As San Antonio City Council discussed the last pieces of next year’s $2.9 billion City budget on Wednesday, most members lobbied their colleagues and the city manager to find a way to fund their special amendment requests.

However, most seemed satisfied with City Manager Erik Walsh’s recommendations for spending $7.8 million of an “unprecedented” surplus from CPS Energy that the utility is passing on to the City.

Walsh will take input from Wednesday’s meeting and present a final list of the fiscal year 2020 budget recommendations to City Council on Thursday morning. City Council is expected to approve the budget, but could make last-minute adjustments.

Councilman Roberto Treviño (D1) asked for a faster turnaround on a review of City Council aides’ compensation, a move that was supported by a few of his colleagues. Walsh proposed a six-month timeline before Council district offices could expect to receive more funding for their contract employees. Treviño, Councilman Manny Pelaez (D8), and Councilman John Courage (D9) said they want the City to conduct the study and implement changes in half the time, by Jan. 1.

“There was a lot of thought given [to the timeline],” Walsh said of the Council aide compensation study. City staff took into account City Council committee meeting schedules, the scope of analysis, and the holidays in November and December. Walsh prorated Treviño’s $1.3 million request, which would have gone into effect at the start of the fiscal year on Oct. 1, to instead start in April with $653,000.

Treviño noted that the compensation issue was brought up at a 2016 Council meeting but did not result in pay increases for Council aides, who are not City employees and therefore do not receive the same pay and benefit increases. Council members can have up to seven full-time-equivalent positions – meaning some aides can be employed part time. How many each office has and how much they are paid is up to the Council member, but there is a $94,000 cap on annual salaries that is slated to increase to $100,000.

“I’d rather get it right than get it fast, but these folks [Council aides] have been waiting for a long time for this,” Pelaez said.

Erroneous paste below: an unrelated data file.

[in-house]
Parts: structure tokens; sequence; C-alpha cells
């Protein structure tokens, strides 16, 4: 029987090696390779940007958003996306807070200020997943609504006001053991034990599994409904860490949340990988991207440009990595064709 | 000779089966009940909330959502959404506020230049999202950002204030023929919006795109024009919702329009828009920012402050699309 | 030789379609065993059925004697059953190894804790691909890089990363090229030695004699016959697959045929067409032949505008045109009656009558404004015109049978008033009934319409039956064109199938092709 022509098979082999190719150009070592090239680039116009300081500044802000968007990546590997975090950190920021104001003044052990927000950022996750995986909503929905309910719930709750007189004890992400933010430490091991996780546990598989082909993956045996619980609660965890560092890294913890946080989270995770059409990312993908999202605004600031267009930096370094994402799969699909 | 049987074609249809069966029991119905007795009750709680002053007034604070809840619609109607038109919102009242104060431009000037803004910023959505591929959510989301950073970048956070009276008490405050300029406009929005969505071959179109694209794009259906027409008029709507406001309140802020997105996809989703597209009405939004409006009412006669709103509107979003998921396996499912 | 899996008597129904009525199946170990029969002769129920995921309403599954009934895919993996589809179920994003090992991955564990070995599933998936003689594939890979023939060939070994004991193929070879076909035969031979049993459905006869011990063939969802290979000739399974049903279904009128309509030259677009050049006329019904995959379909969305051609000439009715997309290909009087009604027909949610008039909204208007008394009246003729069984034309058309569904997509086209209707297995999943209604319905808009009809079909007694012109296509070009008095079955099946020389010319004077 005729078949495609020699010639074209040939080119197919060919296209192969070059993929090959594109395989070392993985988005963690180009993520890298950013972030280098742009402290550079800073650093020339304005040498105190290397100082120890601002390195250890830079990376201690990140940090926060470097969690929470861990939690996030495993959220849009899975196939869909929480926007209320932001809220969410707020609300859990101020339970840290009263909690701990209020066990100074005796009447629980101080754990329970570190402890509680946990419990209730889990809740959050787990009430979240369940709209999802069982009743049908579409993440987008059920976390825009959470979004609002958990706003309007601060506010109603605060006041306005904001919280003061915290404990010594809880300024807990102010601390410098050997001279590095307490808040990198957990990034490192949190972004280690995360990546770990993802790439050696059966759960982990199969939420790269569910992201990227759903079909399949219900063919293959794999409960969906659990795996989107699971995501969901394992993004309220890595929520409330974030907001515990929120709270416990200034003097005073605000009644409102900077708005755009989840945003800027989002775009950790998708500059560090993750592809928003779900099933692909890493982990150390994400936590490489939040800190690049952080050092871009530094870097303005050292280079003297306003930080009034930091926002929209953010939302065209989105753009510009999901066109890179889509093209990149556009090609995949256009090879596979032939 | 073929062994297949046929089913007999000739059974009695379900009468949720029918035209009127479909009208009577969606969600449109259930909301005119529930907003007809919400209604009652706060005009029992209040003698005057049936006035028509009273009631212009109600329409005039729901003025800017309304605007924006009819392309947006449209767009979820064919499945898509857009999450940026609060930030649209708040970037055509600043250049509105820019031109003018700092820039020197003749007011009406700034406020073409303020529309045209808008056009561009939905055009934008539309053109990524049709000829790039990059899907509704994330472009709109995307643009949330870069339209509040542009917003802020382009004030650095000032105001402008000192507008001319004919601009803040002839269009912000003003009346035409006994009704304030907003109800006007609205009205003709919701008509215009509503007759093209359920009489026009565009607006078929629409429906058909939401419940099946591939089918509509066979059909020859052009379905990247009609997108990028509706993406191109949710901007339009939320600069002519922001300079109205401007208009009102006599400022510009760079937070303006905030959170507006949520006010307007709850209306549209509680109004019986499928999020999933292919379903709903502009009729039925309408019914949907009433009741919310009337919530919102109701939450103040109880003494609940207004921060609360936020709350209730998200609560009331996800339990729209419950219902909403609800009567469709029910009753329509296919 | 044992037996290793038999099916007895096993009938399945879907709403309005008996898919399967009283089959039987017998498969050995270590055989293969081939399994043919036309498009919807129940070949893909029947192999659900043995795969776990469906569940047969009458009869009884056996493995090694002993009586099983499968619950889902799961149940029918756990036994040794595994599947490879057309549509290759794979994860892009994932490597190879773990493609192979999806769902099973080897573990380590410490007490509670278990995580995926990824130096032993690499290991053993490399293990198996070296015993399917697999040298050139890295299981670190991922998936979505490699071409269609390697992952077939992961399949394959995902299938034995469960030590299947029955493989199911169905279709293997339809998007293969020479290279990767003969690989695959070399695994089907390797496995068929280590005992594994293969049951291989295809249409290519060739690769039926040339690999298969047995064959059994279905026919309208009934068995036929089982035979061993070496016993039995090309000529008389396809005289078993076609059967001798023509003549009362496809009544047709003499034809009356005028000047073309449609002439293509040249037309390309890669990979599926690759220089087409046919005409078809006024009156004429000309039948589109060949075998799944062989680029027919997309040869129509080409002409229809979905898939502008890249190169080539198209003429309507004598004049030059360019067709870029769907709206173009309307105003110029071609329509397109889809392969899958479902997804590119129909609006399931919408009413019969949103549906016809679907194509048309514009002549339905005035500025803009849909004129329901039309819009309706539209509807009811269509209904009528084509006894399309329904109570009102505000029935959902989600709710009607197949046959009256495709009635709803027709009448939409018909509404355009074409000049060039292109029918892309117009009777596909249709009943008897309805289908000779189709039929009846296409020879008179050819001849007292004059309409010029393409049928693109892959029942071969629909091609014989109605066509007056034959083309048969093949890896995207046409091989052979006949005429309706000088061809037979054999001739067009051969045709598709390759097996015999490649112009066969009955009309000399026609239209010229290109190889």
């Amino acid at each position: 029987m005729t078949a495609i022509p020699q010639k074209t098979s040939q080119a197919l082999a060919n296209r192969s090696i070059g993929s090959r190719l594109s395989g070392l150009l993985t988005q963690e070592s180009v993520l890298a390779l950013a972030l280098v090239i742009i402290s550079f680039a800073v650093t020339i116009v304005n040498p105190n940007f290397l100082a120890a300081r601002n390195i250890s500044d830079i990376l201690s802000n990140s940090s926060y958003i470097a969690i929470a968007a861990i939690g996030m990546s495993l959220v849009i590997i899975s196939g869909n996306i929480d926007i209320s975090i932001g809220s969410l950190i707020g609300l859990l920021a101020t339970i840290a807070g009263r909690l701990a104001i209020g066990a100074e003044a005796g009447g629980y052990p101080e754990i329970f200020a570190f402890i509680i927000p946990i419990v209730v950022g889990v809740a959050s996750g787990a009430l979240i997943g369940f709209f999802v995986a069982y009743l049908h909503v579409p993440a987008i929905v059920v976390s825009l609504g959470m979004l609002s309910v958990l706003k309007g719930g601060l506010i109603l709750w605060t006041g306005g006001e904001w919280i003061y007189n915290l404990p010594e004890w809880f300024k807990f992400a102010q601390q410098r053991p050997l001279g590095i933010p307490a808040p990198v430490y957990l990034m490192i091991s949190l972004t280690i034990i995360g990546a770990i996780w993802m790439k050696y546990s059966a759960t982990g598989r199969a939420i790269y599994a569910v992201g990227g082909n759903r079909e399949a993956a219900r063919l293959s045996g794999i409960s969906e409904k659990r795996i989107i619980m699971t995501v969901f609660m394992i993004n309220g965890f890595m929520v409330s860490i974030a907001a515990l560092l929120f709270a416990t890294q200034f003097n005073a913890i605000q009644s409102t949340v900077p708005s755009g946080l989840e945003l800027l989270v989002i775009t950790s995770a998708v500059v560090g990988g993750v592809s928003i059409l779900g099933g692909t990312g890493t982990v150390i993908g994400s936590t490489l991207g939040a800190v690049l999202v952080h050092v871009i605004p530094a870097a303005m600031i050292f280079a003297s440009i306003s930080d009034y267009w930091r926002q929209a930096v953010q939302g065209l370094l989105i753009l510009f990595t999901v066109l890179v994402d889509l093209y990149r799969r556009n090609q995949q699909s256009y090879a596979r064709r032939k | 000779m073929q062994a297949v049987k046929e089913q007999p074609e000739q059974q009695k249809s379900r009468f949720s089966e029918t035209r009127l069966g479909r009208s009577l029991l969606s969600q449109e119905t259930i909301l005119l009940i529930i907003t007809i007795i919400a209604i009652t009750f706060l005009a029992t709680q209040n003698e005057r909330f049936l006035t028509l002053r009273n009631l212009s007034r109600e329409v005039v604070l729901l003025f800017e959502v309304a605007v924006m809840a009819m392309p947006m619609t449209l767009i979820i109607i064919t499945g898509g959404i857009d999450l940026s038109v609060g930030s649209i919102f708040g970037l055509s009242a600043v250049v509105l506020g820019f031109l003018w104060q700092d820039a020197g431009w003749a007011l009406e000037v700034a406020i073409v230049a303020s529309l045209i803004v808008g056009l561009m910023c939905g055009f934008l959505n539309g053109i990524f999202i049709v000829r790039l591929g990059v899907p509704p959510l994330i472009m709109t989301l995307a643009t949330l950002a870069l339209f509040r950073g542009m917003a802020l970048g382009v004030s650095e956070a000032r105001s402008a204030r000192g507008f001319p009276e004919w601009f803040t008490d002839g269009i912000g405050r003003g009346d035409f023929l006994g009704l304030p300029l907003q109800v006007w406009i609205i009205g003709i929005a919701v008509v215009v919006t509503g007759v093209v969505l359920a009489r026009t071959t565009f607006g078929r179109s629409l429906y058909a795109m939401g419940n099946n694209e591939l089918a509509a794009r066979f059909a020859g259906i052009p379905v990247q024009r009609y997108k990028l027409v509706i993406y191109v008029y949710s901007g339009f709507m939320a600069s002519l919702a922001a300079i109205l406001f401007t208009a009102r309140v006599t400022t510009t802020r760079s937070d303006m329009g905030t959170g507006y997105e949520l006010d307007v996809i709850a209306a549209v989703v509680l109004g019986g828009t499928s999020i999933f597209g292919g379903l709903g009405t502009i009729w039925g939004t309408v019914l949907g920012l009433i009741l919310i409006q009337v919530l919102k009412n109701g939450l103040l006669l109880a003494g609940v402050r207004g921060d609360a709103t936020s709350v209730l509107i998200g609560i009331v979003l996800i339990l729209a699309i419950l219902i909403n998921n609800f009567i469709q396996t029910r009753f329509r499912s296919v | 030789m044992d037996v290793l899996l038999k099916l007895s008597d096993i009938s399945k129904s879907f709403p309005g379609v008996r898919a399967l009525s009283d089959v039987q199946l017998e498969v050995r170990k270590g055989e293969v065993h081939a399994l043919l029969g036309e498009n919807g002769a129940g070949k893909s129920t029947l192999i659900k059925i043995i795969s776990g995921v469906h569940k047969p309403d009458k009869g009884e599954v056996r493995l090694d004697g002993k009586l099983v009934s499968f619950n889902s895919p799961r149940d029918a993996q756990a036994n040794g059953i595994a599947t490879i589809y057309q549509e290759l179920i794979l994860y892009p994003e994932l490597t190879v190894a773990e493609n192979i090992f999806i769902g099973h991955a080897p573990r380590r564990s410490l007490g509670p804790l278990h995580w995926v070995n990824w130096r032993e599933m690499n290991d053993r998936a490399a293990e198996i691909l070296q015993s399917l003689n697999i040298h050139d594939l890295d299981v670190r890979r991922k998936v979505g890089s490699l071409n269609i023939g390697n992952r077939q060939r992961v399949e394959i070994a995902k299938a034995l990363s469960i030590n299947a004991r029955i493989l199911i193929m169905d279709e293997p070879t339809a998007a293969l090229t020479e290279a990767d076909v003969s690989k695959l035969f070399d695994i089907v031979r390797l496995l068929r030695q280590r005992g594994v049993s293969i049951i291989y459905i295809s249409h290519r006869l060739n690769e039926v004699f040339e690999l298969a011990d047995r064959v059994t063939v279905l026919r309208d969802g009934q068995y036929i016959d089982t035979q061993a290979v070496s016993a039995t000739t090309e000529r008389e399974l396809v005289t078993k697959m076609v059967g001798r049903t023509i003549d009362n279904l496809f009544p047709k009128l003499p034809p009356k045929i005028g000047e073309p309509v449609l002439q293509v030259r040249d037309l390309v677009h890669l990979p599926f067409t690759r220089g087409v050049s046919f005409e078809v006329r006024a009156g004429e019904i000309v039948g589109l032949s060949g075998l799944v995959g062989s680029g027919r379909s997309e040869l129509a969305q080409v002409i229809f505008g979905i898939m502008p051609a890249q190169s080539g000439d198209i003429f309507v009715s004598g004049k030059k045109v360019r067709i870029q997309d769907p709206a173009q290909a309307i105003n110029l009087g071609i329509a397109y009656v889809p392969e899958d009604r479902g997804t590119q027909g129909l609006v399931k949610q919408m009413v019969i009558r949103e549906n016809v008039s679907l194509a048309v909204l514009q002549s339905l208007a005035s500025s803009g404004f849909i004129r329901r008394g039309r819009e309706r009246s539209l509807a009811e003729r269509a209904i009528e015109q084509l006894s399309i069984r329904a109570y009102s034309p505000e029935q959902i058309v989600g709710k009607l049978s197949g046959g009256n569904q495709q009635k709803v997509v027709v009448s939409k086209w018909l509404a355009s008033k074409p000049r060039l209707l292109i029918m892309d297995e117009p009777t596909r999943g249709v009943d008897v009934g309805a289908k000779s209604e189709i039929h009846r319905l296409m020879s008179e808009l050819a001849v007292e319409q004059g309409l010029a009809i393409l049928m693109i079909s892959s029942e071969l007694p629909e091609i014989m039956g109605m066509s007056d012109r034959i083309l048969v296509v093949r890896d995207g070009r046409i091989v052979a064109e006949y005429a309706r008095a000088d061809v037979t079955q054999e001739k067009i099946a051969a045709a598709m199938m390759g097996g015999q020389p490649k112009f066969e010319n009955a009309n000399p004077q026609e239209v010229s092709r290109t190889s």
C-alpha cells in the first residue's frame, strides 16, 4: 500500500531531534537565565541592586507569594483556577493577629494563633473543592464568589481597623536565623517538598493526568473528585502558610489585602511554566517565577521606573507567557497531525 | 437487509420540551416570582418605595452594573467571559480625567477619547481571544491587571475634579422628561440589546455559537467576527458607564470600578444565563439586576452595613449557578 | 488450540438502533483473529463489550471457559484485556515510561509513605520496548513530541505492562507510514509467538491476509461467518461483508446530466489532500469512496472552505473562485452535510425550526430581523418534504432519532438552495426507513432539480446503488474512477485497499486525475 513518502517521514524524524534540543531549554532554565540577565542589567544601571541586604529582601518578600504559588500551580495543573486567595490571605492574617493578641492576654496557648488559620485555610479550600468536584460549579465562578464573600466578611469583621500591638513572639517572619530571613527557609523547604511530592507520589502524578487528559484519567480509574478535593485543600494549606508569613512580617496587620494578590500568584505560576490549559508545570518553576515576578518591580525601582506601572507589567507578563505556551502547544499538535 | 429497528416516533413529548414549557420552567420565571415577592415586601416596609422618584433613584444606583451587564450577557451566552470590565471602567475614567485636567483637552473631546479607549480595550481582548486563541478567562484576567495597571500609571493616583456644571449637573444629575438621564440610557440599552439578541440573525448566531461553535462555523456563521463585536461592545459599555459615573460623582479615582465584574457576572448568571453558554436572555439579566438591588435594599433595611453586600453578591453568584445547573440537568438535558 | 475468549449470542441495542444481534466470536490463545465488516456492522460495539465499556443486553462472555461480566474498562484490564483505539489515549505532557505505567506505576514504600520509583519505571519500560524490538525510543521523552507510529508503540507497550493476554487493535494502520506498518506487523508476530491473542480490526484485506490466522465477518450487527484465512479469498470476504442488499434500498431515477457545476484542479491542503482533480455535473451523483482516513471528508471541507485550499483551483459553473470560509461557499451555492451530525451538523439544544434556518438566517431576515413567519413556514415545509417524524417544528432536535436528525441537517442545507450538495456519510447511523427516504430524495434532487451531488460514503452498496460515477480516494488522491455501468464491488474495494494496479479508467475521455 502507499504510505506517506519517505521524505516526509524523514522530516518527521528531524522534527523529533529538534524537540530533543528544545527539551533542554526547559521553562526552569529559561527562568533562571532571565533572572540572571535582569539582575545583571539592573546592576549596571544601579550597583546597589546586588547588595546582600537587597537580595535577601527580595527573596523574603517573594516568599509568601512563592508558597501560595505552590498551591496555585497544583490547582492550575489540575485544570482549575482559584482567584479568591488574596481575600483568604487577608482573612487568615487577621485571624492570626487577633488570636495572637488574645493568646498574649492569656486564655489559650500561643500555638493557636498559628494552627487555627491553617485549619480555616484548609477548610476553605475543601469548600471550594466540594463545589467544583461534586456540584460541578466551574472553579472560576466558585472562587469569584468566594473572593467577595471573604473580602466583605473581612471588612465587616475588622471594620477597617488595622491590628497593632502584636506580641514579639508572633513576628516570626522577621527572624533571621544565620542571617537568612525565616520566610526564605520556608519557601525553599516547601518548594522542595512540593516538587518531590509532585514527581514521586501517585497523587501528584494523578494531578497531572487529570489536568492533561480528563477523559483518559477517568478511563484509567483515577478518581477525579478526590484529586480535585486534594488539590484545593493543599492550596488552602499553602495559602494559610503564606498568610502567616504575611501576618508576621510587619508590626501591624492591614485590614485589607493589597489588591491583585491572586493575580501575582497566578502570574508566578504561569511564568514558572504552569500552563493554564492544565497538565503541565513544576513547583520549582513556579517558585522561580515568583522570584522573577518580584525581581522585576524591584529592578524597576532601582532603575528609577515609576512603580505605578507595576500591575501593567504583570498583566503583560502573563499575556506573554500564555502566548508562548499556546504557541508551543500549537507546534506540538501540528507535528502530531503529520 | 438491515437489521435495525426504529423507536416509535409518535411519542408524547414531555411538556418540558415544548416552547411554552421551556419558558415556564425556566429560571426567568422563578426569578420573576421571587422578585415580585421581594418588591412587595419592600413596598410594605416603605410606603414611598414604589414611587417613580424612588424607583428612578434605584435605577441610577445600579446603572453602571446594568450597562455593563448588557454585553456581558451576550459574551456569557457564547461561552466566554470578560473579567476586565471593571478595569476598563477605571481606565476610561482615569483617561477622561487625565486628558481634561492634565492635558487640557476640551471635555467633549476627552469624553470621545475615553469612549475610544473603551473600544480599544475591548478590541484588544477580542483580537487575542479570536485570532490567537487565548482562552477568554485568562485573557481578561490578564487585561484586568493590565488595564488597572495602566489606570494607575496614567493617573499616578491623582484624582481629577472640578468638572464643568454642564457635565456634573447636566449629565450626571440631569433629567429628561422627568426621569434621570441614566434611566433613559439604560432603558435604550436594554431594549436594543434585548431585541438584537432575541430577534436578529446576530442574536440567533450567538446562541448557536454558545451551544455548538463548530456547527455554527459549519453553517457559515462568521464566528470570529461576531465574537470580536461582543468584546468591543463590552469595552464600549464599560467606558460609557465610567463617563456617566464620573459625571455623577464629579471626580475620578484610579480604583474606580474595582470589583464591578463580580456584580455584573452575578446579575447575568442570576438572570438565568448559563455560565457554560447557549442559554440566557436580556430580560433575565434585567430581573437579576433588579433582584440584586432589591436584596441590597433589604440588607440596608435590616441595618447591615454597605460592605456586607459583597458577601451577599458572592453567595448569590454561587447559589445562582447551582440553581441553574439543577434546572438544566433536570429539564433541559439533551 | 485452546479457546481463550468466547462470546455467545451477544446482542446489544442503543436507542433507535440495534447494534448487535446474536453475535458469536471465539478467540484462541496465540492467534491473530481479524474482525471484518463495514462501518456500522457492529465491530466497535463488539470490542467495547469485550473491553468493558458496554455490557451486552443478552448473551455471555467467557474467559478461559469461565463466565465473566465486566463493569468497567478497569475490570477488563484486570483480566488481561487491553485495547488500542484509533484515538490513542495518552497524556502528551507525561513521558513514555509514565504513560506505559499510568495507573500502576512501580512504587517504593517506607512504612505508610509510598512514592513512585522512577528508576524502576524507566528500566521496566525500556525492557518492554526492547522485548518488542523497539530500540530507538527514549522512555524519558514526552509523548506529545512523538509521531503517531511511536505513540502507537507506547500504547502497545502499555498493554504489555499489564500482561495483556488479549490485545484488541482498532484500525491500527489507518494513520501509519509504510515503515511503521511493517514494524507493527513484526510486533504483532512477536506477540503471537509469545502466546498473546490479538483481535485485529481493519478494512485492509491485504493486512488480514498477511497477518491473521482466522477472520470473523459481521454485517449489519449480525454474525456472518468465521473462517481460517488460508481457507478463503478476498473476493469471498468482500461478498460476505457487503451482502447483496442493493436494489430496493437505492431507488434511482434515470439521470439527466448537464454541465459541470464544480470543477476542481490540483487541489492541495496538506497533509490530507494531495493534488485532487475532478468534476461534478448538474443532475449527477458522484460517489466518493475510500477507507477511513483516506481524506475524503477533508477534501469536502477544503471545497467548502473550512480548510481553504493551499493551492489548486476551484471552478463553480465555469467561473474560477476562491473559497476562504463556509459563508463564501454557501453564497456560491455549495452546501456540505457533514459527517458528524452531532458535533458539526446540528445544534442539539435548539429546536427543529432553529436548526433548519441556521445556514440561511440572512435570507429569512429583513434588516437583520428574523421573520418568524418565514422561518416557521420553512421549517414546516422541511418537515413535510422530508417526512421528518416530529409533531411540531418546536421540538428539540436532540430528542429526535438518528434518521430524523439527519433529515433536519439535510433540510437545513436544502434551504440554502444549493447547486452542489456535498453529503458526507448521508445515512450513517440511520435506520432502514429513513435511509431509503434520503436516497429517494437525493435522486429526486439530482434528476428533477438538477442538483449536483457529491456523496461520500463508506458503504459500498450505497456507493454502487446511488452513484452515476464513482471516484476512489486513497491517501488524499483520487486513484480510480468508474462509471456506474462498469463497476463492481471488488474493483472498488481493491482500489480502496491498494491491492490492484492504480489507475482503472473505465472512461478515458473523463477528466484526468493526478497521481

Councilwoman Adriana Rocha Garcia (D4) said she was also concerned about how long a study would take, but she felt there could be a compromise in terms of the implementation timeline.

“[The compensation review] shouldn’t take forever,” Councilwoman Ana Sandoval (D7) said, “… but we do need to make [changes] thoughtfully and carefully.”

An in-depth analysis of the work Council aides do is warranted, Sandoval said, and may find that the funding needs of each district are different. It’s also possible that the analysis results in making some or all Council aides City employees.

That is why more time is needed, Walsh said, to thoroughly explore options and determine best practices.

“I can’t make excuses for 2016 or previous Council members or my predecessor, and I won’t,” Walsh said. “I can tell you that we’re going to approach it in a reasonable fashion.”

The start date of any compensation policy is subject to Council action, Mayor Ron Nirenberg said, adding that he’s in favor of letting the Council’s Governance Committee take up the matter to determine the path forward.

Regardless of when it’s implemented, Nirenberg said, if Council agrees on changes, “we’ll find the money.”

Last week, Walsh was cautiously optimistic that Council would have an extra $3 million for the budget, but CPS Energy’s revenues from selling excess power to the Texas market last month – thanks to record-breaking energy use during a hot summer – soared to $10 million, giving the City a onetime surplus of $7.8 million.

Roughly half of the Council’s budget requests are anticipated to have impacts on the following year, Walsh said, so the 2020 budget recommendations also must take into account impacts to 2021’s budget.

Sandoval and Councilwoman Shirley Gonzales (D5) advocated for increased seed funding for a first-of-its-kind Mexican American history and educational institute. Walsh’s draft budget amendment proposal included a two-year, $500,000 funding plan for the institute, but that was reduced to $300,000.

The change was the result of a conversation with the nonprofit’s leaders, Walsh said, who indicated that they would find matching funding from other public and private sources.

Other budget amendments requested by Council members, including $500,000 by Councilwoman Rebecca Viagran (D3) for preliminary work on a police substation in her Southside district, came from the City’s capital budget reserves and reallocation of grants.

Click here to view the memo sent to City Council earlier this week from the city manager that outlines his recommended funding list. Click here to view an updated copy of the list presented Wednesday; changes to this list are highlighted in yellow.

The proposed budget increases funding for affordable housingdomestic violence mitigation, and cost-of-living pay for most civilian employees while providing minimal property tax relief for homeowners.

Senior Reporter Iris Dimmick covers public policy pertaining to social issues, ranging from affordable housing and economic disparity to policing reform and mental health. She was the San Antonio Report's...